The feel-good guru behind the bestsellers The Happiness Equation and The Book of Awesome on how to lift your mood on the job:
When I define “happiness,” I don’t mean becoming annoying or cloying. I’m actually trying to increase your effectiveness at work.
We know from research in positive psychology that in as little as 20 minutes, you can actually set yourself up for a higher-productivity, higher-sales, higher-creativity day. I call it the 20-for-20 challenge. Take 20 minutes a day for 20 days in a row to do one of five happiness exercises: take a brisk walk; journal about a positive experience; engage in a conscious act of kindness, like taking a break to buy someone a coffee; meditate, using an app such as Headspace or Calm.com; or write down five things you’re grateful for. This develops a happiness habit, and that reduces your stress and increases your effectiveness and creativity. You’ll become a stronger, more stress-inoculated person.
We all get 147 emails, check our phones 150 times and make 285 decisions a day, on average. No wonder we’re so stressed—we have so many bells and beeps in our ear all day! The solution is to create space. Ask your partner or kids to change the password on your work phone when you get home at night, and to enter the password in the morning before you go to work, so you can’t check your emails overnight. That creates space for your direct reports, because the last thing they want is emails from the boss all night and all weekend.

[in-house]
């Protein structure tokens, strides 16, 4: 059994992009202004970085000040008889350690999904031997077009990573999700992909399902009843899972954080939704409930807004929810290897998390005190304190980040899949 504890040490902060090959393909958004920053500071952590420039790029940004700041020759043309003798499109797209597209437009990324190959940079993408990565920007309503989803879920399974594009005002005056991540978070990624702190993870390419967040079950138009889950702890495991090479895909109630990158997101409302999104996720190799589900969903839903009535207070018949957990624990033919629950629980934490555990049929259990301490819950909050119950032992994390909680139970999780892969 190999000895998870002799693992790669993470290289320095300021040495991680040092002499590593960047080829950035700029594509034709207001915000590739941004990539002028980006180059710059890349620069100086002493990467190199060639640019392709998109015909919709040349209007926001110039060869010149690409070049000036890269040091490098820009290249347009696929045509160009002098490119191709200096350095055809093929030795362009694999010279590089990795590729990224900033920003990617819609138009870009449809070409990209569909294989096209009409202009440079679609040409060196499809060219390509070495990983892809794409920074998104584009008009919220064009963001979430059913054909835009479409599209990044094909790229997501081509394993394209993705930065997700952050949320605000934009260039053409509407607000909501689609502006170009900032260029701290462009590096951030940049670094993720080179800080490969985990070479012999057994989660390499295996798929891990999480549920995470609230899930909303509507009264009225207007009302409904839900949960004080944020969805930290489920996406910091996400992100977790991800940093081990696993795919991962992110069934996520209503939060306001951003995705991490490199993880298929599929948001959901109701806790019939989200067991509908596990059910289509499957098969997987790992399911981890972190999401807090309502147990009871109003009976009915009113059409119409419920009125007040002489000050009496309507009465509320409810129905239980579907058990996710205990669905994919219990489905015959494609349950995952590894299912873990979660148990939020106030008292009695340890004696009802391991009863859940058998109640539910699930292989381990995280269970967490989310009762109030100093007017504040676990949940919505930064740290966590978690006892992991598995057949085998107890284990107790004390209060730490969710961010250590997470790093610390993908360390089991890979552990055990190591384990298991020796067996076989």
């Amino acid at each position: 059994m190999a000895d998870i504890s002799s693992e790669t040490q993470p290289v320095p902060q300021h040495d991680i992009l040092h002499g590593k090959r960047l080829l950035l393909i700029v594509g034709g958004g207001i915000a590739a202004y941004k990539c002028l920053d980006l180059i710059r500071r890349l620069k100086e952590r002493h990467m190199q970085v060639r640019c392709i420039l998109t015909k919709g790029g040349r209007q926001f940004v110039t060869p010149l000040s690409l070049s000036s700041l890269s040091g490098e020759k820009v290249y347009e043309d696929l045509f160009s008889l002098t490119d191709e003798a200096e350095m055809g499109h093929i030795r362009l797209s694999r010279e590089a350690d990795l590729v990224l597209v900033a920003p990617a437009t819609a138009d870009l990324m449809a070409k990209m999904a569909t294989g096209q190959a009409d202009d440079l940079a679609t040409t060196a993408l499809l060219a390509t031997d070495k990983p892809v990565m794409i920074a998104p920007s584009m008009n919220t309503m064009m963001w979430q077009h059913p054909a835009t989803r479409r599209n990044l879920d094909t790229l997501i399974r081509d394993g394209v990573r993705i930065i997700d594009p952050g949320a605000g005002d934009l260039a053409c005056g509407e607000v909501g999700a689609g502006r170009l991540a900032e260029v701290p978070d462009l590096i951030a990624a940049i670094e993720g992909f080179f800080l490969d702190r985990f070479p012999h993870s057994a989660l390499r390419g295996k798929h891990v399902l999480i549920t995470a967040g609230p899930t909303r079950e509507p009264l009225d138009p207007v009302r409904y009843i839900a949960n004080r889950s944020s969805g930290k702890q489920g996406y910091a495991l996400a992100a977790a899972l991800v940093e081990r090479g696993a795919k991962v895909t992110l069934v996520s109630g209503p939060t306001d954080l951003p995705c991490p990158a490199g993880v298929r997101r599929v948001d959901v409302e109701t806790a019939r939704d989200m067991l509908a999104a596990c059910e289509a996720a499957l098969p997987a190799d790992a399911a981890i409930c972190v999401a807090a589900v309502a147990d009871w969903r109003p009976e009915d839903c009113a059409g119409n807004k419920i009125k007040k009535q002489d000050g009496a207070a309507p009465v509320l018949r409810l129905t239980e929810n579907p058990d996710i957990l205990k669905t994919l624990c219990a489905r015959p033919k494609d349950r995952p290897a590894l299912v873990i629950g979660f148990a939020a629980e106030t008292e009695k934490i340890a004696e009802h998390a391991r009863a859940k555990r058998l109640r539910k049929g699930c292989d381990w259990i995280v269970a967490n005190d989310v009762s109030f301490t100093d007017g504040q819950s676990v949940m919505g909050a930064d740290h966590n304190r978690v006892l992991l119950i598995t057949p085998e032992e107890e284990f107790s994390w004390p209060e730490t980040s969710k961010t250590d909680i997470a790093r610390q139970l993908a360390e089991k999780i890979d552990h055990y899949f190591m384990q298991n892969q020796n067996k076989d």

You’re thinking, That might work for Neil Pasricha, but it couldn’t work for me, because I have a really busy and important job. No you don’t. You’re making plastic in a factory, or you are marketing shampoo. Unless you are on call for somebody who’s about to go into brain surgery or give birth, we can do without you for a few hours. I worked for the CEO of Walmart Canada for four years. He never emailed me in the evening or the weekend once.
If your aim is to make your team happier, as a boss, the biggest thing you can do is not to say “Hello” on a Monday morning and give everyone a free donut. It’s revisiting and overly clarifying goals, to the point where they’re crystal clear. I don’t mean, “Increase sales two percent.” I mean, like, ‘Hey, this week you need to do this thing. Do you understand that? What questions do you have? What parameters and resources will be helpful to you? Who can I help you get time with?” Once you’ve gone through that, then you say, “OK, good. See you later!” With clear goals you create interesting work, and that creates happiness in your team.